Motto Translation: Equanimity
- ^ Hanks, Patricia and Flavia Hodges, A Dictionary of Surnames. Oxford: Oxford University Press, 1988. Print. (ISBN 0-19-211592-8)
- ^ Bardsley, C.W, A Dictionary of English and Welsh Surnames: With Special American Instances. Wiltshire: Heraldry Today, 1901. Print. (ISBN 0-900455-44-6)
- ^ Williams, Dr Ann. And G.H. Martin, Eds., Domesday Book A Complete Translation. London: Penguin, 1992. Print. (ISBN 0-141-00523-8)
- ^ 'Townships: Scarisbrick', in A History of the County of Lancaster: Volume 3, ed. William Farrer and J Brownbill (London, 1907), pp. 265-276. British History Online http://www.british-history.ac.uk/vch/lancs/vol3/pp265-276 [accessed 21 January 2017].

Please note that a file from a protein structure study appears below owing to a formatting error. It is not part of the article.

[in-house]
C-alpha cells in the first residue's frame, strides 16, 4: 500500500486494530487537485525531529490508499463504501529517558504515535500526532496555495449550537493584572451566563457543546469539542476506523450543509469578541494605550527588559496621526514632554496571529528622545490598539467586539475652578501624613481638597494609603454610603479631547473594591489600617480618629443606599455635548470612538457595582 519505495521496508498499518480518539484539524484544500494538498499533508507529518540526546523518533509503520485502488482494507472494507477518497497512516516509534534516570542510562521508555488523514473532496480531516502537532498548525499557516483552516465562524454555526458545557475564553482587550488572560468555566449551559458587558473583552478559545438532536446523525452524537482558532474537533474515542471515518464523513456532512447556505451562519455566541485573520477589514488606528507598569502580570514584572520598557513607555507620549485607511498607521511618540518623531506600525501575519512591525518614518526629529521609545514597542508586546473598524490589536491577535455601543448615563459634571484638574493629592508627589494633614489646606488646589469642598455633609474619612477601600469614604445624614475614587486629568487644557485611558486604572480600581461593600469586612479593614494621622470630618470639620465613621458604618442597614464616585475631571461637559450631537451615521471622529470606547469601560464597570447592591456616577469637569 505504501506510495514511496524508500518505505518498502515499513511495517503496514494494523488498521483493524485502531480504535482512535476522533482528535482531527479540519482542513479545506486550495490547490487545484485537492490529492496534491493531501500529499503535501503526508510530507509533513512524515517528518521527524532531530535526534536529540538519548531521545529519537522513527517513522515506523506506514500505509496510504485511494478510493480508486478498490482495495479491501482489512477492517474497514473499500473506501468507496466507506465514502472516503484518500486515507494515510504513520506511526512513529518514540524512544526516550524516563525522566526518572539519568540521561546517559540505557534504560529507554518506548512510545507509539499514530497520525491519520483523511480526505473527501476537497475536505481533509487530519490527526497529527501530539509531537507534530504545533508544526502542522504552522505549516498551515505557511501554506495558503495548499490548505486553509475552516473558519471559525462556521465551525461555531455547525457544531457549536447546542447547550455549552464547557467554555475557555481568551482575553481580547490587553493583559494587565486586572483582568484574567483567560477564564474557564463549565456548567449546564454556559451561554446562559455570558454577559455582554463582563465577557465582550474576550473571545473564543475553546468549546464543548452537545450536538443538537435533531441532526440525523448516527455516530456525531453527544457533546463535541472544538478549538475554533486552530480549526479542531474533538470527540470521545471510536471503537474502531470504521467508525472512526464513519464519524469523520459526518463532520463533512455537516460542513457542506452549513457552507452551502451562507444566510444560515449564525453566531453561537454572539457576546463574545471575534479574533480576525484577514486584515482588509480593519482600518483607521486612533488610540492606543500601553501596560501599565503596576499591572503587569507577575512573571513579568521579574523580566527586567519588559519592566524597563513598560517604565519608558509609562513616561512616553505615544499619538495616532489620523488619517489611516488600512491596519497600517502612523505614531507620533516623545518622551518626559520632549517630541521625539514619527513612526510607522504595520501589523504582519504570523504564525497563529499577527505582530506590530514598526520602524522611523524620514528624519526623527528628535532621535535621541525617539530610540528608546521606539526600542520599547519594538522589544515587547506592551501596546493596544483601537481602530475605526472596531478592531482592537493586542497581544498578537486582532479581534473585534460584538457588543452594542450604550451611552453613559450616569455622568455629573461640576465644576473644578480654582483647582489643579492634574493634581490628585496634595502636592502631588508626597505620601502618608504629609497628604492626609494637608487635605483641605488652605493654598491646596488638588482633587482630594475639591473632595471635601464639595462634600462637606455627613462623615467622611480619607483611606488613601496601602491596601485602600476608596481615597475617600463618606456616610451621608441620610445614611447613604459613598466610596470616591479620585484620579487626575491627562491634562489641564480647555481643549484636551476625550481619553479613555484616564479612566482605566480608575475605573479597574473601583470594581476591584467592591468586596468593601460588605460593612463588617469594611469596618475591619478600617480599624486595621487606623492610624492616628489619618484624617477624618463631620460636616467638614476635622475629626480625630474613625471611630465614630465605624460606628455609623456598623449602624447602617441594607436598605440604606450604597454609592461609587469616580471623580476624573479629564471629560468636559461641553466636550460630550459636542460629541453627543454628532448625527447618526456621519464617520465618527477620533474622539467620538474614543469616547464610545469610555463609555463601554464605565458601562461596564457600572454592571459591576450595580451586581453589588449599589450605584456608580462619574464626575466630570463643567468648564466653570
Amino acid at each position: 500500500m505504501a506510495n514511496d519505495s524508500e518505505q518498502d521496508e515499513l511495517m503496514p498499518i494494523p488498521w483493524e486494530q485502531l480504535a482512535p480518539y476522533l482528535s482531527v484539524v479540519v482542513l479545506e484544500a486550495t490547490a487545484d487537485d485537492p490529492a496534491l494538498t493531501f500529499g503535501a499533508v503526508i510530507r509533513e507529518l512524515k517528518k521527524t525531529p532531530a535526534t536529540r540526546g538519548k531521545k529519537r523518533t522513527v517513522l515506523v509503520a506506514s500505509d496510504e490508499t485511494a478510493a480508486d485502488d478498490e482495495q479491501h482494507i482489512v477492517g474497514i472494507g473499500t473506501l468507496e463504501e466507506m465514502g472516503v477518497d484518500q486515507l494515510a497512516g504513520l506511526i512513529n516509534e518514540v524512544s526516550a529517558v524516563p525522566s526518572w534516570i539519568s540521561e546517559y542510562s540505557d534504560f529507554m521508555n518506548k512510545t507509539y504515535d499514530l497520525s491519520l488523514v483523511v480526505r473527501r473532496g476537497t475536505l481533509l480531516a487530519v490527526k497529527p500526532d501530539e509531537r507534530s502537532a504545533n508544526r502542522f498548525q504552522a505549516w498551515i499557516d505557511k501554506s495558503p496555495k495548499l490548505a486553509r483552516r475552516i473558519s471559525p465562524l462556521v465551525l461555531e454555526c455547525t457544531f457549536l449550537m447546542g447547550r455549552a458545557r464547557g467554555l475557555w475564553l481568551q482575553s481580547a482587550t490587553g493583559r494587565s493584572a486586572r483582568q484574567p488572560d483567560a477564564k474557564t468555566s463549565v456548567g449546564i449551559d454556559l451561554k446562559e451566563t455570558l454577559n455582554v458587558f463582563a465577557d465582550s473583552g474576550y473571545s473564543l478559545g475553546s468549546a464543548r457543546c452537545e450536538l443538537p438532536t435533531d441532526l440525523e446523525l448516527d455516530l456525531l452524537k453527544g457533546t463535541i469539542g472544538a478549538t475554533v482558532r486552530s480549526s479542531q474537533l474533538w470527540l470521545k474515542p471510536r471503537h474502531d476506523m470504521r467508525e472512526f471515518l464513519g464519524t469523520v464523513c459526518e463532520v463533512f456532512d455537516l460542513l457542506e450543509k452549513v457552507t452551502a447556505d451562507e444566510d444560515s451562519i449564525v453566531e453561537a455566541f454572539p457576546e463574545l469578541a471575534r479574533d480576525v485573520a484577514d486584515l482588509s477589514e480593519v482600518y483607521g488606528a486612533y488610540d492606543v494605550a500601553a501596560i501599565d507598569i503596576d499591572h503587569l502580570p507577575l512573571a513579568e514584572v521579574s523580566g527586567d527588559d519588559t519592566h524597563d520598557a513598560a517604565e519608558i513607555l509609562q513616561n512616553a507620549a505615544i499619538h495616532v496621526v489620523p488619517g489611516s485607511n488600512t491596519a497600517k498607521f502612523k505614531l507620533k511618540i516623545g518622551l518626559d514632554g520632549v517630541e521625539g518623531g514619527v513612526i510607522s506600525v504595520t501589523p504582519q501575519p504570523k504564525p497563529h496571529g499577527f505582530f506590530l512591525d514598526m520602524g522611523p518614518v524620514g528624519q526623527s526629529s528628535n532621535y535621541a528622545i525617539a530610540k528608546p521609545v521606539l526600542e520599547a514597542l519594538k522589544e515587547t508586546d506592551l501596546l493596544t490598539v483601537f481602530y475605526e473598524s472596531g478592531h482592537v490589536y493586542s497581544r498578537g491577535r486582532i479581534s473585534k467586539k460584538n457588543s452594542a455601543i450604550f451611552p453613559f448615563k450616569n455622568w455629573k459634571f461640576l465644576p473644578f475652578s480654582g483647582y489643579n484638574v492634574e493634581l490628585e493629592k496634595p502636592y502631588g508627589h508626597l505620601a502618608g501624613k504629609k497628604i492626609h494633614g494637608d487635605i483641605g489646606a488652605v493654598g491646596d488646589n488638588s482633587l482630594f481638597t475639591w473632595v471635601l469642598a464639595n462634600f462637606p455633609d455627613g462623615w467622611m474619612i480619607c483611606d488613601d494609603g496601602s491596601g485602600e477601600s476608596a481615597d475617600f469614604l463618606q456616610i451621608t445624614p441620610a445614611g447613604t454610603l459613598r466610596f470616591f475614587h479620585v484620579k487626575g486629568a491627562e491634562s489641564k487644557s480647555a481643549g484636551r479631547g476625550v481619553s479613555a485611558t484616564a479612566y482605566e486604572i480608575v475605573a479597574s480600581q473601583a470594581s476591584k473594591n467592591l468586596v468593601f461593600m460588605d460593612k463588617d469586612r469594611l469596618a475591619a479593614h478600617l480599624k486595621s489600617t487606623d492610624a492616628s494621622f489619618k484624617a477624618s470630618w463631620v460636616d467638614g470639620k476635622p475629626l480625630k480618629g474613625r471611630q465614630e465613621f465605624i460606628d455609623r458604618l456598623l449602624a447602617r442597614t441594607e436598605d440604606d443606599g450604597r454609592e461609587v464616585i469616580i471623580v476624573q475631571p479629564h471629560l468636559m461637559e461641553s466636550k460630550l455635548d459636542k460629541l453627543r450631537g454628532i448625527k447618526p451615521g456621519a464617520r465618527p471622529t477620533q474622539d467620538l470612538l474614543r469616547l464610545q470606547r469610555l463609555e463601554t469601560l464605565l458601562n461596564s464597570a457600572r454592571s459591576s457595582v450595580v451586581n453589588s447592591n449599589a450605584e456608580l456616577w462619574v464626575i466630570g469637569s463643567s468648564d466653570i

- ^ Lewis, Samuel, A Topographical Dictionary of England. Institute of Historical Research, 1848, Print.
- ^ Convict Records Voyages to Australia (Retrieved 20th August 2020). Retrieved from https://convictrecords.com.au/ships/aurora
- ^ Cornwall Online Parish Clerks. (Retrieved 3rd May 2018). Retrieved from http://www.opc-cornwall.org/Resc/pdfs/emigration_nsw_1850_59.pdf
- ^ New Zealand Yesteryears Passenger Lists 1800 to 1900 (Retrieved 17th October 2018). Retrieved from http://www.yesteryears.co.nz/shipping/passlist.html
- ^ The Political Graveyard: Alphabetical Name Index. (Retrieved 2016, January 15) . Retrieved from http://politicalgraveyard.com/alpha/index.html
- ^ "Birthday and New Year Honours Lists (1940 to 2019)." Issue 62310, 4 July 2019 | London Gazette, The Gazette, June 2018, https://www.thegazette.co.uk/London/issue/62310/supplement/B1